This week: a discussion with Bent Flyvbjerg on the factors that lead projects to fail, whether big or small, and the research-based principles that can make them succeed.
Sandra Peter (Sydney Business Insights) and Kai Riemer (Digital Futures Research Group) meet once a week to put their own spin on news that is impacting the future of business in The Future, This Week.
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Bent Flyvbjerg You know, 'think slow, act fast', that's the rhythm of a successful project. That's what we see at Pixar. That's what we saw at the Empire State Building. That's what we see in the many other successes that we include in the book.
Sandra Bent Flyvbjerg is an expert on some of the world's most epic projects. From the Olympic Games and airport terminals, all the way to IT projects and private homes. He has consulted on over 100 projects costing over $1 billion and has even been knighted by the Queen of Denmark.
Kai And Bent's most well-known for his work on megaprojects. But really, his aim is to help all project managers, from industrial builders to home renovators, to bring their project in on time, on budget, and with their objectives achieved.
Sandra Bent's latest book is called 'How Big Things Get Done', which he co-authored with Dan Gardner. And Bent is the first BT Professor at Oxford University and VKR Professor at the IT University of Copenhagen.
Kai So Sandra, this week we have highlights of your interview with Professor Flyvbjerg, which we recorded as part of an event in March this year. And you started talking to him about the Sydney Opera House and how it got built, which given his Danish heritage is a project dear to his heart and mind.
Bent Flyvbjerg It's really a story made for a Greek tragedy, what happened with the Sydney Opera House, unfortunately. It was a disaster, you know, in terms of execution, and in terms of the career of the architect which was destroyed.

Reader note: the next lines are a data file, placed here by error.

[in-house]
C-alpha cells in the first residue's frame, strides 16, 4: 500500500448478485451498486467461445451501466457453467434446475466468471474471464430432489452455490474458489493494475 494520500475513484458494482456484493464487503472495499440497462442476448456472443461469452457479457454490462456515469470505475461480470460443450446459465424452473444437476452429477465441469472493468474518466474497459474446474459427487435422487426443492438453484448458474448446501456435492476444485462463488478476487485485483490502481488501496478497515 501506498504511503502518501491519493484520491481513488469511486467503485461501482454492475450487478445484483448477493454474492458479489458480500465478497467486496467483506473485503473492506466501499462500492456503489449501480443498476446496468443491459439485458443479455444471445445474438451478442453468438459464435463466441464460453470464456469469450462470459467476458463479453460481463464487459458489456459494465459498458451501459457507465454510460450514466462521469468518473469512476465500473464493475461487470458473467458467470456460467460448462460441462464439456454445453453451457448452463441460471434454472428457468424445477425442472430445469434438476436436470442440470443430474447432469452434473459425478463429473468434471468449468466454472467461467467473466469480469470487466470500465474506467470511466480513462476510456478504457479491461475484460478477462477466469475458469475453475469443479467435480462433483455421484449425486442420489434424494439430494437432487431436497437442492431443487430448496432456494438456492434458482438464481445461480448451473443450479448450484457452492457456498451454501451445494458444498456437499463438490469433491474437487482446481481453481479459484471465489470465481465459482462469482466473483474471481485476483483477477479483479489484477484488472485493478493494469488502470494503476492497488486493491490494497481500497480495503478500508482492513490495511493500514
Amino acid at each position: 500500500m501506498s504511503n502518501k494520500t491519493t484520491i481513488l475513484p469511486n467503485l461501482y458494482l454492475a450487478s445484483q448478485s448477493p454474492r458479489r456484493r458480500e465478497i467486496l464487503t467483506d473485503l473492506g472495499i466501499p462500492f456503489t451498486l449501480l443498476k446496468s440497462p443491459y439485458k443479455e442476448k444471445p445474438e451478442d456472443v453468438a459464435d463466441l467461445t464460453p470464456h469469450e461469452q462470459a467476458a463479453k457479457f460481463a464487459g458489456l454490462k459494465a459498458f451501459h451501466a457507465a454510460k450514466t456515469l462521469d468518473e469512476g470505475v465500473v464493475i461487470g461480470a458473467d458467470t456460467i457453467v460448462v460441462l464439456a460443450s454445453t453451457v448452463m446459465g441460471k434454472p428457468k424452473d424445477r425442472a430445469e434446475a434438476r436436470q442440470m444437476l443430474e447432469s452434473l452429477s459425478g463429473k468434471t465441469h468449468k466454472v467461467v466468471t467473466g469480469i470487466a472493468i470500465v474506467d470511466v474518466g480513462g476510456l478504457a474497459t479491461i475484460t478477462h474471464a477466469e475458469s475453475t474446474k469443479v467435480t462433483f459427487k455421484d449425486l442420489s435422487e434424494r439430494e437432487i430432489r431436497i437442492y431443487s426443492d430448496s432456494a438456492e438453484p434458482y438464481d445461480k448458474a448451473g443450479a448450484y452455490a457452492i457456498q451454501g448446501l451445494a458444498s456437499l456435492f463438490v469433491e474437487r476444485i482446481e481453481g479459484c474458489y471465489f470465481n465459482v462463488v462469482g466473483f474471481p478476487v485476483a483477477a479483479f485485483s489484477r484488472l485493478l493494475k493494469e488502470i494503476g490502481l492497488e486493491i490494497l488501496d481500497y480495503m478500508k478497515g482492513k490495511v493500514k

Kai And this landmark which puts Sydney on the world map and is famous for its beautiful architecture, as we all know, is also famous for its 1,400% cost overrun.
Intro From The University of Sydney Business School, this is Sydney Business Insights, an initiative that explores the future of business. And you're listening to The Future, This Week, where Sandra Peter and Kai Riemer sit down every week to rethink trends in technology and business.
Sandra Since we're hosting this from the University of Sydney, let me start with your views on what we can all learn about better project management from the story of the Sydney Opera House.
Bent Flyvbjerg Well, first, let me start by saying that it's one of my favourite buildings in the world, probably the Sydney Opera House and the Guggenheim Museum in Bilbao. They are my two favourite buildings. And I don't think I'm alone in this, there's general consent that they might be the two greatest buildings of the last 100 years. So that's really something Yeah, it's just a magnificent building. I've been there several times. And I always feel uplifted, you know, and I think this is what great art does, no matter what kind of art, it lifts you up, and the Sydney Opera House certainly lifts me up when I visit it. And I know many other people have the same experience. But you know, it's really a story made for a Greek tragedy, what happened with the Sydney Opera House, unfortunately. I mean, maybe many people don't know this, or have forgotten this, and so on. But it was a disaster, you know, in terms of execution. And in terms of the career of the architect, which was destroyed, you know. Name me another building that the architect has made - there is no other major building by this architect.
Sandra Jørn Utzon, who's the...
Bent Flyvbjerg Jørn Utzon, yeah, so...
Sandra He was fairly young when he did this.